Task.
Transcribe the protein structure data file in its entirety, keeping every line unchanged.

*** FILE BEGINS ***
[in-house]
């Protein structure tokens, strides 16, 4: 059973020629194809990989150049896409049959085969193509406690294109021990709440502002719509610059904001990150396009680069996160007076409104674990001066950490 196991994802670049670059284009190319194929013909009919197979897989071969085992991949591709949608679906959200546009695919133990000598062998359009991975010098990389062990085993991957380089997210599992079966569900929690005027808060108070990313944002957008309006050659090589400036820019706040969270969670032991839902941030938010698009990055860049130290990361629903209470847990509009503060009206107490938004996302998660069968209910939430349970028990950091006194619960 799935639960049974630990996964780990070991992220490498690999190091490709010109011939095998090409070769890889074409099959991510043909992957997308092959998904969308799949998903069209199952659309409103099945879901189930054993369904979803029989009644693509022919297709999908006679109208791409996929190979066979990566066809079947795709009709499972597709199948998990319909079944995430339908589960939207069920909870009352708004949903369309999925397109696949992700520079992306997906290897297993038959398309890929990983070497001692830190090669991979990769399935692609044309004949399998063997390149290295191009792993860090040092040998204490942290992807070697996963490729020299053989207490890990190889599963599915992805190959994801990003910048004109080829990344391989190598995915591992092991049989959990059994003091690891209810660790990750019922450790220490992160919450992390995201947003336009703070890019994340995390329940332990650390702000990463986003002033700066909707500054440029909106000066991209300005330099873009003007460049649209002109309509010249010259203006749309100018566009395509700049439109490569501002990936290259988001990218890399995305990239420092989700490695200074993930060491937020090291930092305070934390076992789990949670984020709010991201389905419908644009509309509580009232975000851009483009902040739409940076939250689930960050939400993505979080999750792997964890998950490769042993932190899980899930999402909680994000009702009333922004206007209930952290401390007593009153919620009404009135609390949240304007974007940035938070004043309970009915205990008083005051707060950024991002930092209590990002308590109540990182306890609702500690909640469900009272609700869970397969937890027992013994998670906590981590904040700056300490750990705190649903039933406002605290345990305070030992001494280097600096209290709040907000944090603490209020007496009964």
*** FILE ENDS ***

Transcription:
[in-house]
């Protein structure tokens, strides 16, 4: 059973020629194809990989150049896409049959085969193509406690294109021990709440502002719509610059904001990150396009680069996160007076409104674990001066950490 196991994802670049670059284009190319194929013909009919197979897989071969085992991949591709949608679906959200546009695919133990000598062998359009991975010098990389062990085993991957380089997210599992079966569900929690005027808060108070990313944002957008309006050659090589400036820019706040969270969670032991839902941030938010698009990055860049130290990361629903209470847990509009503060009206107490938004996302998660069968209910939430349970028990950091006194619960 799935639960049974630990996964780990070991992220490498690999190091490709010109011939095998090409070769890889074409099959991510043909992957997308092959998904969308799949998903069209199952659309409103099945879901189930054993369904979803029989009644693509022919297709999908006679109208791409996929190979066979990566066809079947795709009709499972597709199948998990319909079944995430339908589960939207069920909870009352708004949903369309999925397109696949992700520079992306997906290897297993038959398309890929990983070497001692830190090669991979990769399935692609044309004949399998063997390149290295191009792993860090040092040998204490942290992807070697996963490729020299053989207490890990190889599963599915992805190959994801990003910048004109080829990344391989190598995915591992092991049989959990059994003091690891209810660790990750019922450790220490992160919450992390995201947003336009703070890019994340995390329940332990650390702000990463986003002033700066909707500054440029909106000066991209300005330099873009003007460049649209002109309509010249010259203006749309100018566009395509700049439109490569501002990936290259988001990218890399995305990239420092989700490695200074993930060491937020090291930092305070934390076992789990949670984020709010991201389905419908644009509309509580009232975000851009483009902040739409940076939250689930960050939400993505979080999750792997964890998950490769042993932190899980899930999402909680994000009702009333922004206007209930952290401390007593009153919620009404009135609390949240304007974007940035938070004043309970009915205990008083005051707060950024991002930092209590990002308590109540990182306890609702500690909640469900009272609700869970397969937890027992013994998670906590981590904040700056300490750990705190649903039933406002605290345990305070030992001494280097600096209290709040907000944090603490209020007496009964």